There’s Nothing Easy About It

Unfortunately, as women age, their pelvic floor muscles become weak or deteriorate; and, as a result, they find themselves unable to initiate or fully complete defecation or bowel movements the way their bodies were designed to. This condition is known as severe defecatory dysfunction; and while it may be experienced by a great number of women, most suffer in silence, ashamed to discuss it with their partners, their friends, and even their doctors until it becomes too severe to ignore.

Breaking Down The Symptoms

Most women with severe defecatory dysfunction experience embarrassing symptoms that can interfere with their daily lives and inhibit their freedom, some of which include:
• Inability to fully evacuate the bowel
• Inability to defecate without the use of a laxative or an enema
• Inability to defecate without physical stimulation, which may require using the fingers to massage the perineum
• Rectal pain
• Some form of bowel leakage including solid or liquid stool, mucus, or gas

Many individuals will, at some point in their lives, experience temporary constipation; but chronic constipation is a more serious condition caused by an actual rectal obstruction of some kind. Most often, these obstructions include torn or damaged rectal muscles or tissues; lack of sensitivity in the rectal nerves, which are required to stimulate the process of defecation; an internal disease or medical condition that inhibits the function of the sphincter or pelvic floor muscles; or a physical obstruction of the rectum.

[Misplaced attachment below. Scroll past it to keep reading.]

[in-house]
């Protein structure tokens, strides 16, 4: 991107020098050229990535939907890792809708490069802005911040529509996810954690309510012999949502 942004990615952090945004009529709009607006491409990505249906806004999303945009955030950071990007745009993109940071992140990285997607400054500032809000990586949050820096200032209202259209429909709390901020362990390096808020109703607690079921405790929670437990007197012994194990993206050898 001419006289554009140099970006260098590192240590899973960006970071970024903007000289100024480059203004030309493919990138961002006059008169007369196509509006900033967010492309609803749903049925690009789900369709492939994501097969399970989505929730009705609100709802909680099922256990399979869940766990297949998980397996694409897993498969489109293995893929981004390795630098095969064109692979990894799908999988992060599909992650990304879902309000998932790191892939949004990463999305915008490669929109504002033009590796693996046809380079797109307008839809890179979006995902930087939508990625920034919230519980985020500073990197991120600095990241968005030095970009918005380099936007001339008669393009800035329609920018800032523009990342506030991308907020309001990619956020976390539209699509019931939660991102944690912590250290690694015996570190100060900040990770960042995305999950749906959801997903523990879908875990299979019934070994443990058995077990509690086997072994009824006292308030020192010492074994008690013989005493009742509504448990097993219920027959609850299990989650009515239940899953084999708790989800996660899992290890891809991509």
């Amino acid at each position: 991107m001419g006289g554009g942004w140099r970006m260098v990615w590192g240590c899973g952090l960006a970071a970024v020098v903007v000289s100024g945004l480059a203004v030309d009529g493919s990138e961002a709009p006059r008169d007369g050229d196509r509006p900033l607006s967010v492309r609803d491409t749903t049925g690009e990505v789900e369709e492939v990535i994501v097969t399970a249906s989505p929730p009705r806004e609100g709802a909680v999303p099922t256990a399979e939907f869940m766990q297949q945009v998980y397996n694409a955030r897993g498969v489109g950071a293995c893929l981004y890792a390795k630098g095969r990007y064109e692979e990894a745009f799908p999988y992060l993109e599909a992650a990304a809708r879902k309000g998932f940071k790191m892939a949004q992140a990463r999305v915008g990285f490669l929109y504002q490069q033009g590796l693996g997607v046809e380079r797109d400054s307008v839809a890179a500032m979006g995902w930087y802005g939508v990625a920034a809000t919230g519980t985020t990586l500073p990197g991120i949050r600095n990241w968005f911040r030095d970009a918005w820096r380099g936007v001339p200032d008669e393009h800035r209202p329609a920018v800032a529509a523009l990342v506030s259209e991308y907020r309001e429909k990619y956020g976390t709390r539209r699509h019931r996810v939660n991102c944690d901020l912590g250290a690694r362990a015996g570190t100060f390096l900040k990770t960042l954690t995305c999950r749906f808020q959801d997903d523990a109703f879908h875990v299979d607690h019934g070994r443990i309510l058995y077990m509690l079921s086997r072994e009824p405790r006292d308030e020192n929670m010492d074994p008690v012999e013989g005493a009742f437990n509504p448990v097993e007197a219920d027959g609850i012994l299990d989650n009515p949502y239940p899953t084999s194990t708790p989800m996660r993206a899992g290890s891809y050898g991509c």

Solid Solutions

Before an effective method of treatment can be pursued, proper diagnosis must be made and the actual cause must be identified. More severe cases may require surgery, while others may be addressed simply by dietary changes, physical therapy, or even medication. Fortunately for women facing surgery, however, there are minimally invasive options available including laparoscopic surgery and robotically-assisted procedures such as daVinci surgery.

The emotional and physical pain caused by severe defecatory dysfunction should never be ignored, nor should it be cause for shame. Instead, it should be understood that it is a treatable condition, one suffered by many women; and that though it may be a sensitive issue, discussing it openly with a physician is the first step in finding real, permanent relief.

Don’t live with the emotional strain and physical pain of severe defecatory dysfunction! Find relief and give the team at Coyle Institute a call today!